With his signature knit cap, and his hard-earned bona fides as a retired New York harbor pilot, the lanky Stringbean has the air of a guy who’s not afraid to work in “any and every kind of weather” — and indeed, the veteran of countless open-air festivals, beach jams and street fairs has already notched his first outdoor gig of the season, during last weekend’s Asbury Park Alive! fest. Pronounced “a big success” by Sorensen, the inaugural slate of health and eco-themed displays, speakers, bands and activities coordinated by the Alliance for a Healthier Asbury Park — during which Springwood/Lake Avenue was closed to vehicular traffic between Springwood Park and the boardwalk — traced its origins to an endeavor that’s long been near and dear to the musician’s heart: the effort to create a more pedestrian- and bicycle-friendly community.

“Asbury’s on the right track, as far as becoming a walkable, bikeable city,” says Sorensen, himself an early member of the Complete Streets Coalition, the grass-roots group that advocates for bicycle safety. “It’s a progressive city with some wealth behind it, and a lot of people who bike for recreation, or as their main form of transportation.”

A particular pet cause for the busy  music maker has been the ongoing state-run project to place Asbury Park’s Main Street/ Route 71 on a “road diet,” with the previous four-lane layout reconfigured as two motor vehicle lanes, a central turning lane, and dedicated bicycle lanes for both northbound and southbound riders. While the project has inspired its share of detractors, Sorensen emerged as a clear and avid supporter from the get-go; writing letters to the local media, lobbying public officials, and taking every opportunity to state his case that “this is going to improve everyone’s quality of life…it’s a lot of work, but when it’s done, it’s gonna be great.”

Just in case there were any lingering doubts as to whether Stringbean “bikes the bike” as well as he talks the talk, check out Bike Riddim, the documentary that made its debut at the 2018 Asbury Park Music and Film Festival — and that made Stringbean a star of the (hyperlocal) silver screen.

Following Sorensen throughout a gig-packed summer of 2017, filmmaker (and fellow bike enthusiast) Sarah Galloway painted a portrait of an artist-activist who favors the pedal-powered two wheeler as his preferred mode of transport to all of his regular engagements, including a residency at Belmar’s Ragin’ Cajun restaurant that’s been a Sunday night fixture for 25 years.

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THE PARADE’S GONE BY…BUT IT’S A NEW GREEN DEAL FOR ST. PAT’S

Published in The Coaster (Asbury Park, NJ) and The Link (Long Branch, NJ), March 14, 2019

So the local St. Patrick’s Day parades  — both the long-established  ballyhoo in Belmar, and the more recently minted shamrock shake in Asbury Park — have bleated their last bagpipe note; honked their last  hook ‘n ladder horn; swept up their last tossed bag of Skittles, Nerf torpedo, or busted balloon animal as they’ve moved on down the avenue.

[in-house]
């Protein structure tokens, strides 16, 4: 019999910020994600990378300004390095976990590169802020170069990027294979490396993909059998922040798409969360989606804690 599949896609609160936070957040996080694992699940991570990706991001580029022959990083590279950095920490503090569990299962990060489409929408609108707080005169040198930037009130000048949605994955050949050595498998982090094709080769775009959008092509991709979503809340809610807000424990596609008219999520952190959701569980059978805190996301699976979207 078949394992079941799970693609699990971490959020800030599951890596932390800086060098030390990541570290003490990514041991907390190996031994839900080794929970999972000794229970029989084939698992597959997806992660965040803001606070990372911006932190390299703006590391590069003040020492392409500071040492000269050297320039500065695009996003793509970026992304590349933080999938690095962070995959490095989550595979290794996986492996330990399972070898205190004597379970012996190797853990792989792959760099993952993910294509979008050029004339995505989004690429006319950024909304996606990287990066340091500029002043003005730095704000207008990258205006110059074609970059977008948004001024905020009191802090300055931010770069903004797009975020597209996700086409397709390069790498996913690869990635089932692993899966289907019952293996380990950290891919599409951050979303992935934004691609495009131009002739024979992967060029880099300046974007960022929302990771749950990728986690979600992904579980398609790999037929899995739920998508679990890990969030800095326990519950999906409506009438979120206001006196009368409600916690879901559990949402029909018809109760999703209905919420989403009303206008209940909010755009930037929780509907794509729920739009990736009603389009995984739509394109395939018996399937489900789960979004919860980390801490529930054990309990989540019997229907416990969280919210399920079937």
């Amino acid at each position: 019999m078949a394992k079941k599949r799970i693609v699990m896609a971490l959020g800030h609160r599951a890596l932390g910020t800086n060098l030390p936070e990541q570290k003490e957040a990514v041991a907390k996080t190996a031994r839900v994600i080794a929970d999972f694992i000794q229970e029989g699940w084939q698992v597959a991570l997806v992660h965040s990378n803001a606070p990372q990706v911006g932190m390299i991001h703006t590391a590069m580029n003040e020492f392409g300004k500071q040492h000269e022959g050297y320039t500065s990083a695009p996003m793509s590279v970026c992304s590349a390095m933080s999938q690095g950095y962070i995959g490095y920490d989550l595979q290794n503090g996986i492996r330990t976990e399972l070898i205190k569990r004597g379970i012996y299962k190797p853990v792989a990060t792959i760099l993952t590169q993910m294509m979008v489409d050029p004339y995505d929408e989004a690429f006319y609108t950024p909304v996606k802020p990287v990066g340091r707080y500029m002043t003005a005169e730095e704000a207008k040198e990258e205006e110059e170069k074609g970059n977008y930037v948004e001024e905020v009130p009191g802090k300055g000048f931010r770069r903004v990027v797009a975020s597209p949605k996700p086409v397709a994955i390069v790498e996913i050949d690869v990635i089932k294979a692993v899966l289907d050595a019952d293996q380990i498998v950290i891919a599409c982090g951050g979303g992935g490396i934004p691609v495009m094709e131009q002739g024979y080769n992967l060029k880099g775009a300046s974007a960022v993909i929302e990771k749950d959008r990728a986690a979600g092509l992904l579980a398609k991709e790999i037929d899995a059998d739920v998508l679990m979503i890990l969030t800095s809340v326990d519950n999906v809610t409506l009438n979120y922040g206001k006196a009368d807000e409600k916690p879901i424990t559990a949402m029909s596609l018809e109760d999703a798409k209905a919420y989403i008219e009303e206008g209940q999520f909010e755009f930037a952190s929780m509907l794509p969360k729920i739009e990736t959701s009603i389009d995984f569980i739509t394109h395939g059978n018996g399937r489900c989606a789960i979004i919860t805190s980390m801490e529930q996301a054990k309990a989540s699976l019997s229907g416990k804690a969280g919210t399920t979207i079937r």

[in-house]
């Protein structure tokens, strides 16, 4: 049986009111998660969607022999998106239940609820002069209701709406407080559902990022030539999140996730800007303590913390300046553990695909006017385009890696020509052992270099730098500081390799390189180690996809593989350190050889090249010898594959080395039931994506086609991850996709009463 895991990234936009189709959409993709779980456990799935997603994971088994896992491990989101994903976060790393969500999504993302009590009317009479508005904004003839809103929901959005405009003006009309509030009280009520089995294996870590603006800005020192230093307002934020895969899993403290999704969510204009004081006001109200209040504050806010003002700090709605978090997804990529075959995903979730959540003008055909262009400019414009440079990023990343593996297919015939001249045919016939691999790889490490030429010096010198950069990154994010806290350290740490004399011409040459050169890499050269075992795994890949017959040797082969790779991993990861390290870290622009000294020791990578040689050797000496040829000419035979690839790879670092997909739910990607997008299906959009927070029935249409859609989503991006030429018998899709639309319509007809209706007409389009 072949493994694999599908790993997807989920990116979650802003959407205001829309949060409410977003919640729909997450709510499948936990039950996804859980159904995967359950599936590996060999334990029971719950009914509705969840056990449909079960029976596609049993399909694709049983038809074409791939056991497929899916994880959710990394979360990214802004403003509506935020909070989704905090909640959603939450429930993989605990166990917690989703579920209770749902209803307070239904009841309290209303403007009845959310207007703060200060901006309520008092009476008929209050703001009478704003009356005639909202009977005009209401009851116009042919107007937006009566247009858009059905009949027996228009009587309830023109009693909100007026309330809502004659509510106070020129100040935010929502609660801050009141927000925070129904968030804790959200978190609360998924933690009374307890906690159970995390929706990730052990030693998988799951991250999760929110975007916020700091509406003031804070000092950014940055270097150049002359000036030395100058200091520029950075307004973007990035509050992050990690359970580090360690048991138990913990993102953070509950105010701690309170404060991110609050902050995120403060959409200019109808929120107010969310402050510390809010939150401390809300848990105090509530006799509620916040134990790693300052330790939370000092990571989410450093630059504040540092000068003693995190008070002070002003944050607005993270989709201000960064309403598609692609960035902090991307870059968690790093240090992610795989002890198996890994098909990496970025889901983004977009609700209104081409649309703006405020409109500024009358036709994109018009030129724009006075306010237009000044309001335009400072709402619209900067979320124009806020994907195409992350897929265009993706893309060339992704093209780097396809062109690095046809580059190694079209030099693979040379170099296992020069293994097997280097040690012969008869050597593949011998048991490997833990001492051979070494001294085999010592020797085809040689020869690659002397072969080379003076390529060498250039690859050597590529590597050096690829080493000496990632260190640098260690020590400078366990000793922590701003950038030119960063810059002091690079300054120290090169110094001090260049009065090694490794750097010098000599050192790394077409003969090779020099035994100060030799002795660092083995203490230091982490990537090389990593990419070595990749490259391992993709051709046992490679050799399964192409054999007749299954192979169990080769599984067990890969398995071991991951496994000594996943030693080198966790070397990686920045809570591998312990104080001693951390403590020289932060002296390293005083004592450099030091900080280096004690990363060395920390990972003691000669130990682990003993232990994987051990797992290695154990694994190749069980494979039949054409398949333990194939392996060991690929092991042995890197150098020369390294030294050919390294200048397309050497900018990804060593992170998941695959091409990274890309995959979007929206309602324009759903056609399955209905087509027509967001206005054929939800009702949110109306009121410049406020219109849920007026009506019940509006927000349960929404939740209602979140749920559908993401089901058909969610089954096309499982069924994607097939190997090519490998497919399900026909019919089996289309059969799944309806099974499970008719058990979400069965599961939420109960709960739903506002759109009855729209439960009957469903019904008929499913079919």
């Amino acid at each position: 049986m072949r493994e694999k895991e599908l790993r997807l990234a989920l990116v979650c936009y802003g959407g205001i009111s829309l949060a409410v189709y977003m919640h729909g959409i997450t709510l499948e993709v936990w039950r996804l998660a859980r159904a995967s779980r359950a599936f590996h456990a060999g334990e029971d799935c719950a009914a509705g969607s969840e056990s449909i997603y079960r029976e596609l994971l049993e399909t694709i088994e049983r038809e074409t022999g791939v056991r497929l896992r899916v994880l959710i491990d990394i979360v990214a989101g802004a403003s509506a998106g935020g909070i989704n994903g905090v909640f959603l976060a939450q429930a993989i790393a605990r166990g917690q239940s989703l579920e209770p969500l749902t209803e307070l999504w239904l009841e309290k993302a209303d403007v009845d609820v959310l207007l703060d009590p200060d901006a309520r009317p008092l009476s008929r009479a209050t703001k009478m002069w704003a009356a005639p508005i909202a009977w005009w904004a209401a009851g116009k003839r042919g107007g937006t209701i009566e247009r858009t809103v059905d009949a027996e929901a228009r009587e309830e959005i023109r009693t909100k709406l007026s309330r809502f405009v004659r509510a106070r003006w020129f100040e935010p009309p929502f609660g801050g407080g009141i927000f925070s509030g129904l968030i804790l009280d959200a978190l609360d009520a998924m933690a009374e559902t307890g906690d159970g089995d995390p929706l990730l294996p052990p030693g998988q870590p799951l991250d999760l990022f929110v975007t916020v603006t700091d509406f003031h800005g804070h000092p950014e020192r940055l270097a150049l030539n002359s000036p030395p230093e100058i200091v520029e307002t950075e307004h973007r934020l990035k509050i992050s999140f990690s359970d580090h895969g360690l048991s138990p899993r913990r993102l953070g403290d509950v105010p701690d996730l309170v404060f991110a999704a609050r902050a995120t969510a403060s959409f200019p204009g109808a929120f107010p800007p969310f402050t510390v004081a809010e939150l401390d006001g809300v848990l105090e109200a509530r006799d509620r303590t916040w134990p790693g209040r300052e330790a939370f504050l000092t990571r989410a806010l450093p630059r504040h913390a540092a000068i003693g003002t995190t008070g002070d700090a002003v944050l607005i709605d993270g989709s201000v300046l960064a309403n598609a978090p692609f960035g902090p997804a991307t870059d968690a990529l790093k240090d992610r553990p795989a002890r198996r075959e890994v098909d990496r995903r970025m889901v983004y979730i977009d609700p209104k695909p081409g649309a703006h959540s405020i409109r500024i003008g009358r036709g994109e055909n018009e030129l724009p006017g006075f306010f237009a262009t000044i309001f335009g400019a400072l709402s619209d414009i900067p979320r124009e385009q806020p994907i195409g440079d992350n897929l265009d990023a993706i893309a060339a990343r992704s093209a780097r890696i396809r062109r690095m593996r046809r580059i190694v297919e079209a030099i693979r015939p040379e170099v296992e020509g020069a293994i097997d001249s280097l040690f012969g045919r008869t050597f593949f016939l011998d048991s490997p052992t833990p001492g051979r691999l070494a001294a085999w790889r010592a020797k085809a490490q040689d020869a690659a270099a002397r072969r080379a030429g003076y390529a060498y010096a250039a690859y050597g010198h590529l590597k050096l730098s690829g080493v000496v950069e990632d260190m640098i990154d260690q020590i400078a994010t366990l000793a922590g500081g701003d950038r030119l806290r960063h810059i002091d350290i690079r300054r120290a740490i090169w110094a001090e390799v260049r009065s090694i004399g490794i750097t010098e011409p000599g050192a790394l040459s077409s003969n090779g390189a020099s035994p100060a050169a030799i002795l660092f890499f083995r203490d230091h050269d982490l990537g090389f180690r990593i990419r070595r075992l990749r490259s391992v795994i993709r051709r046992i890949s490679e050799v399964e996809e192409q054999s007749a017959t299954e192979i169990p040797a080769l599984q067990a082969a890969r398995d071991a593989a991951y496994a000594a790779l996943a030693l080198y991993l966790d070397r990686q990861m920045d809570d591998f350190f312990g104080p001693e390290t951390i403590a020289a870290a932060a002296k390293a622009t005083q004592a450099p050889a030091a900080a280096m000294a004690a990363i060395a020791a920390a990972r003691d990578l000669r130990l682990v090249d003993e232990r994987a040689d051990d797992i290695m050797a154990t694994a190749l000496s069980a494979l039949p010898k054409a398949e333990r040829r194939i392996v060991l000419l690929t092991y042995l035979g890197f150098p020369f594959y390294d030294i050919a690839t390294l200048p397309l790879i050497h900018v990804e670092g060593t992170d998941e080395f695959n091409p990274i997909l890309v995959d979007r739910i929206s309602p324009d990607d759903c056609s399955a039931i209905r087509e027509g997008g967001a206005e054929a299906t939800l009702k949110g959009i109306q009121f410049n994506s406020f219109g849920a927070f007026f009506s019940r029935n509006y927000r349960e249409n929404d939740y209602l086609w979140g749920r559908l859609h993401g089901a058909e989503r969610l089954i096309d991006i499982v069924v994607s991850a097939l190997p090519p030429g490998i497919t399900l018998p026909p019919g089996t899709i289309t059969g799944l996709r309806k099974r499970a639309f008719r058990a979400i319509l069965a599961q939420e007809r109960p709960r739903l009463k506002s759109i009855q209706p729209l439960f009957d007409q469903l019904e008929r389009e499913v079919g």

Here in that strange interlude when our daylight-savings adjusted eyes spring-ahead to visions of the impending summer  — but when we’re still dealing with the occasional fall-back of  late winter weather — it’s easy to find ourselves in a holding pattern of sorts. With the season of outdoor concerts and beachfront festivals just out of sight, and with early spring attractions like the AP Music and Film Fest yet to commence, we look for a hook to hang our revelry upon in the meantime — something like, say, the actual Day of Saint Patrick, an extended observance that casts a warm green glow over the finer establisments of our fair Shore all this weekend (and then some).

Whether your preference is a publick house that’s been part of the local landscape for a generation — or a  stripmall tavern that’s been embraced like a fond family heirloom — you’ll find that the festive weekend seldom announces itself with a whisper. Keynoting it all with a robust blast of the bagpipes is Kelly’s Tavern at 43 Route 35 in Neptune City, where the pipes sound beginning at the noon hour on Friday, March 15. With two sessions of live bagpiping on Friday and Saturday (12-2 pm; 5-8 pm) — and a St. Pat’s Sunday that begins in reveille-wth-revelry fashion at 7 am — the neighborhood landmark keeps the momentum going on March 17 with DJ tunes from 4 pm, and a broadcast by radio station 107.1 The Boss that goes live at 11 am.

Over at Kelly’s sister establishment Clancy’s Tavern in Neptune — just a few staggered steps from Asbury city limits, and right across Main Street from the threshold of Ocean Grove — DJ Dave spins “Irish Drinking Music” from 4 pm as a Saturday “St. Patrick’s Eve Pre-Game,” while the live bagpipers play for two sessions (12-2 pm; 4-6 pm) on Sunday, with DJ Tony seeing the night through to 10 pm.

While the victuals vibe has run more  toward vacation cuisine (or an eclectic American experience that’s reflected in the musical menu), Marilyn Schlossbach’s Asbury boardwalk flagship Langosta Lounge continues a newly minty tradition here on the big green weekend, with a Friday/ Saturday double-dose of dexterity from two exemplars of the Shore scene’s blues-rock royalty: harpist Sandy Mack (performing on March 15 as “Sandy O’Mack and His McJamily”) and guitarmeister Billy Hector (supercharging Saturday night as “Billy O’Hector’s Electric Explosion”). Regardless of their bona fides as true sons of the Emerald Isle, these two veteran survivors and signifiers of the Jersey Shore Bar Wars remain consistent crowd pleasers and top-draw attractions at venues up and down the oceanside clubscape. Catch Mr. Mack in his regular Sunday role as patriarch to the extended Jamily on March 17, inside the lobby Soundbooth Lounge at The Asbury Hotel— and check out our archived interviews with Sandy and Billy on our blog site, upperWETside.wordpress.com.